I have a shapefile of the country. I need to select only percentage of that polygon for demonstration purposes. As an example, how to select 60% of polygon?
I am using ArcGIS 9.3.
You cannot "select" only a part, you need to divide your polygon to create 2 new geometries before.
There is a tool for this within the parcel fabric of ArcGIS 10.1 standard and advanced licence, but I don't know if it is available with 9.3 (maybe with survey analyst). I cannot check for this anymore.
Otherwise there is the Split Polygon by area for ET geotools.
This solution will give you a 'roughly right' answer, but it may be useful for a quick turn task that doesn't require an exact answer.
Step 1 - Run the Create Fishnet (Data Management) tool using your polygon as the template to establish an extent (i.e. x min, x max, y min, y max). Use your discretion for defining the number of rows/columns keeping in mind that the smaller your fishnet polygons are the closer you will be to your target goal (60% in this case).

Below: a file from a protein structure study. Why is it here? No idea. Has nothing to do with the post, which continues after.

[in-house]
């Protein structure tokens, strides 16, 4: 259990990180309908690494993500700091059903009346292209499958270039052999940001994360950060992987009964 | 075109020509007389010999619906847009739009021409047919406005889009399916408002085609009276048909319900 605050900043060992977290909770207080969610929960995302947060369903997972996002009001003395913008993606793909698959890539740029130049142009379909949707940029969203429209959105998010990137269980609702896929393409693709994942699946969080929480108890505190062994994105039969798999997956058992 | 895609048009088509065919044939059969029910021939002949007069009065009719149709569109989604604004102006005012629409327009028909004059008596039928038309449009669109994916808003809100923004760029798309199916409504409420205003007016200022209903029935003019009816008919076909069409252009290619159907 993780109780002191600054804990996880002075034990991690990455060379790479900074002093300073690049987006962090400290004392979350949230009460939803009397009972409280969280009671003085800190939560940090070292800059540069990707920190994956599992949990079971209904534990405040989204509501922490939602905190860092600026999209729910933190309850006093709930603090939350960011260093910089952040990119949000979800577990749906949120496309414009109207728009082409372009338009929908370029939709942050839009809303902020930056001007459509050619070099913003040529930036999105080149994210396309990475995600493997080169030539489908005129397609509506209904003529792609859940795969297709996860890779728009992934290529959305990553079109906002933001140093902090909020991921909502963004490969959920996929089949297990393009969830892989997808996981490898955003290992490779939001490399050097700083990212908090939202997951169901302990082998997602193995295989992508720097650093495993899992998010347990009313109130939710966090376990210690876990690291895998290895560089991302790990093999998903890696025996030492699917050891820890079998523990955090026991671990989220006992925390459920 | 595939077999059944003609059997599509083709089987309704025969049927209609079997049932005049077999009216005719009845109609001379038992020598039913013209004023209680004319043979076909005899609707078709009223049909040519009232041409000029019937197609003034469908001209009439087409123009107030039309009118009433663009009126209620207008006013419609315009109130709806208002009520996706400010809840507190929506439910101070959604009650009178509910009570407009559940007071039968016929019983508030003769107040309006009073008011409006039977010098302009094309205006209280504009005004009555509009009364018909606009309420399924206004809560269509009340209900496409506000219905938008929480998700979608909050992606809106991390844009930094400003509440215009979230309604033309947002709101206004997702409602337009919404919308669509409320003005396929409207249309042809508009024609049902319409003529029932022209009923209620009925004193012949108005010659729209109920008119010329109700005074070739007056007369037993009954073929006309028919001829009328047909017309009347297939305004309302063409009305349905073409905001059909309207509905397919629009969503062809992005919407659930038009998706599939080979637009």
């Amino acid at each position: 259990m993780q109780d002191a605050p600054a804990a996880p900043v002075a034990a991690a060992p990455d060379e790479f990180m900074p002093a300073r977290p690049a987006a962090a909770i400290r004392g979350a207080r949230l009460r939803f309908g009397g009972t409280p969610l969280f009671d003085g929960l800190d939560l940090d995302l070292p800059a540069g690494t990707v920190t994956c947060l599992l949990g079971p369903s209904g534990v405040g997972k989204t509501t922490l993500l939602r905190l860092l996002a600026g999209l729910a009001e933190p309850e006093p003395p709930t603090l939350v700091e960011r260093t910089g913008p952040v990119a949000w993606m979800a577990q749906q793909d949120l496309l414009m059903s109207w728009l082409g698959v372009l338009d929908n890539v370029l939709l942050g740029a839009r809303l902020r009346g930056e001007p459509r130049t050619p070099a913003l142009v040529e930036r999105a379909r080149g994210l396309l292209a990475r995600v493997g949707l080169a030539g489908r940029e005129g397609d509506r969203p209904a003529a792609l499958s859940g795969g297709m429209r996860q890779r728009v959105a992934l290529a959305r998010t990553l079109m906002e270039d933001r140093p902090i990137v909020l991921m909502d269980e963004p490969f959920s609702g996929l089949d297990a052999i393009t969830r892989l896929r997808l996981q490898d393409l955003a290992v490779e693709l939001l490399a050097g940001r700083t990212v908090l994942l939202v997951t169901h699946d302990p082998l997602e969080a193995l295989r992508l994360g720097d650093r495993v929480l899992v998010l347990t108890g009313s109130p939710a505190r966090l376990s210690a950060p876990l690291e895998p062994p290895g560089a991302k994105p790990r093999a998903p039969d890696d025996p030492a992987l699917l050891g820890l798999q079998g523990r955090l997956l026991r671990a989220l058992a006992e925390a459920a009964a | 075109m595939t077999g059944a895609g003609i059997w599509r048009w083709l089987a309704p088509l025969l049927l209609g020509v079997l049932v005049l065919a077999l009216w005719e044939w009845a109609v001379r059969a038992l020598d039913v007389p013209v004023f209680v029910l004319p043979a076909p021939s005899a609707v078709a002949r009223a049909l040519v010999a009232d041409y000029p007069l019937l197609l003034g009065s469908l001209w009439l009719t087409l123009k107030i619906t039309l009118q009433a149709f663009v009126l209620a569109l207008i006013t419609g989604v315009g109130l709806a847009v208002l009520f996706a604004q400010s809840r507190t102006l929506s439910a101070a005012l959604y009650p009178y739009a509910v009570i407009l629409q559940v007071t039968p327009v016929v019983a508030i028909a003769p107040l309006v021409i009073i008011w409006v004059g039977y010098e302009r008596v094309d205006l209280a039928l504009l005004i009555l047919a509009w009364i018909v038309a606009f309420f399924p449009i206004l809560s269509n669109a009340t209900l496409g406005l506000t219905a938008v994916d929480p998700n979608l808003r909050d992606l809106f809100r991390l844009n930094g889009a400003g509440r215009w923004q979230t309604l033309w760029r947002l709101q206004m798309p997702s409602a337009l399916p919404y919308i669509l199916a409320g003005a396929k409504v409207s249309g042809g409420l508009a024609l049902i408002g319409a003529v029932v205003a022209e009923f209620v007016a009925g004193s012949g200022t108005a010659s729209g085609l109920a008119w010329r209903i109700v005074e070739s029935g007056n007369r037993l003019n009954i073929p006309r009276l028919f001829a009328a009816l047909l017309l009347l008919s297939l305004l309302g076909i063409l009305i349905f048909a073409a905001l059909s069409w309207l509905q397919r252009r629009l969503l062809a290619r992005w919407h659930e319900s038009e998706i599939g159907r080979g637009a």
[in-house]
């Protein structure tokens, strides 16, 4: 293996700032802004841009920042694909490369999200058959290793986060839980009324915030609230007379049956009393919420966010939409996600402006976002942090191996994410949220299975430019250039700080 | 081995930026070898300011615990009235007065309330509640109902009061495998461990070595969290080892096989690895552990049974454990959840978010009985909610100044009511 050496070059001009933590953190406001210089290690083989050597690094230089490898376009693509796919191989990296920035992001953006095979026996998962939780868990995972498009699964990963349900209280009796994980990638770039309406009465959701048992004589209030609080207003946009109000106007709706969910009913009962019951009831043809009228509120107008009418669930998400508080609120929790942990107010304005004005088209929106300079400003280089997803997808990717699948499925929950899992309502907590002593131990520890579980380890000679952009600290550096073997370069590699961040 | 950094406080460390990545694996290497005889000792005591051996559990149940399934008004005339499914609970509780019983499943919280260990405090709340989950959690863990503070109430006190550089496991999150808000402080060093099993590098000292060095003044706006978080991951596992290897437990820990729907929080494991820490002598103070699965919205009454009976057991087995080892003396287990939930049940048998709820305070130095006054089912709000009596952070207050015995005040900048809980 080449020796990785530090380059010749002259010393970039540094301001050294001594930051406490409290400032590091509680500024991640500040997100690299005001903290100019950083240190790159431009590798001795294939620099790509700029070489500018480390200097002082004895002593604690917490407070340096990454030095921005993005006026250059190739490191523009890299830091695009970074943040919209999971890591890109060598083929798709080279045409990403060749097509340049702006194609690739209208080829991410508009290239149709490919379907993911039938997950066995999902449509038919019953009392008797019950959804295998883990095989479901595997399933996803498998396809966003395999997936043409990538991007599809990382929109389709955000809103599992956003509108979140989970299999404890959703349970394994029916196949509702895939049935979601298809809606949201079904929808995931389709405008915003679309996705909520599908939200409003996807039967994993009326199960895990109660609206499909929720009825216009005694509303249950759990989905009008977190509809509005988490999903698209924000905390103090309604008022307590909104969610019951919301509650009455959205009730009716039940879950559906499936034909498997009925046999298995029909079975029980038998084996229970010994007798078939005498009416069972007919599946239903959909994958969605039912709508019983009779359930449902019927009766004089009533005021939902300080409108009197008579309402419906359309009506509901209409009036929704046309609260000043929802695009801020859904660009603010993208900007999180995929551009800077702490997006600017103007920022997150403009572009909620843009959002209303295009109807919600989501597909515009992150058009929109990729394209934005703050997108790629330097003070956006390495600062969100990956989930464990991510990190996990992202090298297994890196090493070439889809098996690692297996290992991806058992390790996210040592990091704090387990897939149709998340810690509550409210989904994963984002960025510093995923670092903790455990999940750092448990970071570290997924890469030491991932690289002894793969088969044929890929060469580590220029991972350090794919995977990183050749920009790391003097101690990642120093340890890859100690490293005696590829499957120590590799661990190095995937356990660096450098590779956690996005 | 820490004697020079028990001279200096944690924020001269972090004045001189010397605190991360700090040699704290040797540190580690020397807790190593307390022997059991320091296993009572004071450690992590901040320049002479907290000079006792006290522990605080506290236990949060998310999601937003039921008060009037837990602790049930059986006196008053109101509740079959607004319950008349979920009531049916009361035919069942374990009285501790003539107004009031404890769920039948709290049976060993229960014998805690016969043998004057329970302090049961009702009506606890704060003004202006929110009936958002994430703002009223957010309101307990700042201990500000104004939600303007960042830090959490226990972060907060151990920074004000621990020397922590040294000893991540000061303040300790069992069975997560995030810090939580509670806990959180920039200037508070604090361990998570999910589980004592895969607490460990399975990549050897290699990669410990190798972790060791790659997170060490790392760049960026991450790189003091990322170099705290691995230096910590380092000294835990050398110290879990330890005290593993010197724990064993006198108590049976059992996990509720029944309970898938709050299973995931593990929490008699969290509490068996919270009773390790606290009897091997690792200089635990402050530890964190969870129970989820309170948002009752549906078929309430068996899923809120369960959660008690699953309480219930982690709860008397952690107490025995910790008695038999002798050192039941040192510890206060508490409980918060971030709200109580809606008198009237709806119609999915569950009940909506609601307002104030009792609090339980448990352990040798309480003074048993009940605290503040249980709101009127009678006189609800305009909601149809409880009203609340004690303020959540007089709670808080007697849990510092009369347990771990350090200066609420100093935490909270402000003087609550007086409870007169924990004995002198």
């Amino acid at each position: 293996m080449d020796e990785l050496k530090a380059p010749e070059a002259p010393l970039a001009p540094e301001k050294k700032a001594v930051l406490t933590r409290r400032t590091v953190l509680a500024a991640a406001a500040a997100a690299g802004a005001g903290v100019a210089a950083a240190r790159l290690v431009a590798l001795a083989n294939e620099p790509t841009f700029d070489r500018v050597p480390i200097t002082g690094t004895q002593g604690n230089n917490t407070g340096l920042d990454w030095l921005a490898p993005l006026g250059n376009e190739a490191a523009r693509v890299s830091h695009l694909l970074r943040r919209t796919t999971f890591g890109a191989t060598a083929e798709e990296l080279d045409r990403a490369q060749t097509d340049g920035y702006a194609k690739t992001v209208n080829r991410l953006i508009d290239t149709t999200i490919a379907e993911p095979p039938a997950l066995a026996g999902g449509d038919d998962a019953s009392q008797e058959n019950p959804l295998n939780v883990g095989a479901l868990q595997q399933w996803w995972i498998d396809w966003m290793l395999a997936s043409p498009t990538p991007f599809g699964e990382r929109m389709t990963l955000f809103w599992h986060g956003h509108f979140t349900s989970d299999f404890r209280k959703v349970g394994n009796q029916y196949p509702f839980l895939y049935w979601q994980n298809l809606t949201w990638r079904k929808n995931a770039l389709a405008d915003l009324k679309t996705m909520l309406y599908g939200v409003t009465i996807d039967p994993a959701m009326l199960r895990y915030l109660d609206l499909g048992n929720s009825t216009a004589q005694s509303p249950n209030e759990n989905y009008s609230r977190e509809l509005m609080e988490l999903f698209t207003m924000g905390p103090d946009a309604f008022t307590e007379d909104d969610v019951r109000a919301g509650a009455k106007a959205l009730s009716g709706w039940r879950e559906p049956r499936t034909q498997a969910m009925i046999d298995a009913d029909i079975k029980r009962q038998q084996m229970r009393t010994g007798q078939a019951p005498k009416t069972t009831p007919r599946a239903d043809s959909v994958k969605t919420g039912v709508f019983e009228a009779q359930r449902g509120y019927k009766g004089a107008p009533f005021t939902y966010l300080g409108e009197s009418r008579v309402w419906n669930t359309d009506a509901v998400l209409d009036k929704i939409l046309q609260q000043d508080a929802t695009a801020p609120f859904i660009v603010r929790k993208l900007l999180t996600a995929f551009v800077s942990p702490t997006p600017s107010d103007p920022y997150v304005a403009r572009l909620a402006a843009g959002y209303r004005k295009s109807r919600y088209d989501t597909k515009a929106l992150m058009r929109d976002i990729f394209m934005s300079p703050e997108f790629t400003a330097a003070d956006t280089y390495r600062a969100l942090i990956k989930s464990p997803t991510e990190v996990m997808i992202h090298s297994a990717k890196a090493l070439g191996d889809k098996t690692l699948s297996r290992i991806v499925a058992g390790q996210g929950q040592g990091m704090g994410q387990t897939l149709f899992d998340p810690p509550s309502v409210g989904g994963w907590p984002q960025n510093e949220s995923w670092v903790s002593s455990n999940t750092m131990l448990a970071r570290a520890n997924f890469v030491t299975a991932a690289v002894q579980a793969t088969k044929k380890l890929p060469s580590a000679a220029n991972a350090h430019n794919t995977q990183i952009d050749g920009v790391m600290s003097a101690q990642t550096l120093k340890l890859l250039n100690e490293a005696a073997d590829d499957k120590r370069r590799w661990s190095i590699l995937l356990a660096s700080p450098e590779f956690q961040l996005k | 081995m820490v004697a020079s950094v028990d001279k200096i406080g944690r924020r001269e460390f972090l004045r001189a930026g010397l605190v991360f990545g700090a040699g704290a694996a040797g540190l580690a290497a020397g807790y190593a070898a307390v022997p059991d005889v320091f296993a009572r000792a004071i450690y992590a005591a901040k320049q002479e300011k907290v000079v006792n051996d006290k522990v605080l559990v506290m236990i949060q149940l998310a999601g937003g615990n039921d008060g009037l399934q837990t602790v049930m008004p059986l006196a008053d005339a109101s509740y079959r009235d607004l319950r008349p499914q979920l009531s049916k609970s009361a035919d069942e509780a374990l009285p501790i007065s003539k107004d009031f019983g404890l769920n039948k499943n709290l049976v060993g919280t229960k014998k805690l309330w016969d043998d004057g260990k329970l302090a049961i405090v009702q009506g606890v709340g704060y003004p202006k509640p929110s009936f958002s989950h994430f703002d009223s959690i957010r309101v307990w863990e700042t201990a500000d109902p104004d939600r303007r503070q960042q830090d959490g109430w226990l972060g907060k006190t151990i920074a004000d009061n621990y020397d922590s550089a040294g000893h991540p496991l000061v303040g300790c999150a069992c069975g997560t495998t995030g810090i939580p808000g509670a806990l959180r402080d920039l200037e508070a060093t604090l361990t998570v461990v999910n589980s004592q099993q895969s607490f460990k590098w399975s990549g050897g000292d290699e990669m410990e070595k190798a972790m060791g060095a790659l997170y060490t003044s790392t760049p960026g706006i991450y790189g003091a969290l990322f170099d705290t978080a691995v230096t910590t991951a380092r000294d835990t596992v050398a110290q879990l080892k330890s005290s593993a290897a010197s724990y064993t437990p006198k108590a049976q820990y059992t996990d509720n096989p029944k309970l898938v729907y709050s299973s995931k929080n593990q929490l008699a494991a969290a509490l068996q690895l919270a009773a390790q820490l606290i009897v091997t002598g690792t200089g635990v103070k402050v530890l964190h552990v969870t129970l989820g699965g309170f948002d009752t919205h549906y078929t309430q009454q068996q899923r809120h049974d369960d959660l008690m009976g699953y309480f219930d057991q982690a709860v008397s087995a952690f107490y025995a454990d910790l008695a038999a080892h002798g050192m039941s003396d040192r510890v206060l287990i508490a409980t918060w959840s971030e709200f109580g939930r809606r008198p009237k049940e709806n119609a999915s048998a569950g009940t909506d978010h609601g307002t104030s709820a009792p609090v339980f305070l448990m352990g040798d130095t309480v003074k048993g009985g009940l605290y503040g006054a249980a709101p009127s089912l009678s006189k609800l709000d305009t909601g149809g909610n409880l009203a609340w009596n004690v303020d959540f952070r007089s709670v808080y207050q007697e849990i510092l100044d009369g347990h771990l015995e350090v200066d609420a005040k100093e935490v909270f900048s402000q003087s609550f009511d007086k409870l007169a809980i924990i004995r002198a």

Step 2 - Run the Clip (Analysis) tool to reduce the fishnet to the area of your polygon
Step 3 - Determine how much area is (in this case) 60% of your polygon (polygon area * 0.6)
Step 4 - Use a Search Cursor to loop through the clipped fishnet adding the area of each polygon until you get to 60% (The size of your polygons in the fishnet will determine how close to 60% you can get using this method). Be sure to capture the Unique ID of the polygon that gets you to 60% (e.g. if the sum of the first 10 polygons gets you to 60%, you'll need the OBJECTID/UID of the 10th polygon to use in a selection in the next step).
Step 5 - This step is only required if you are running this in code or model builder. If you are doing this in ArcMap, skip this step. Run the Make Feature Layer tool create a temporary layer that will allow you to select individual features in a feature class.
Step 6 - Use the Select Layer by Attribute tool to select all polygons whose OBJECTID/UID field is <= x where x is the OBJECTID/UID of the polygon that got you to 60% (in the example above, x would be 10).
Again, this is not the best solution, but it may get you by in a crunch.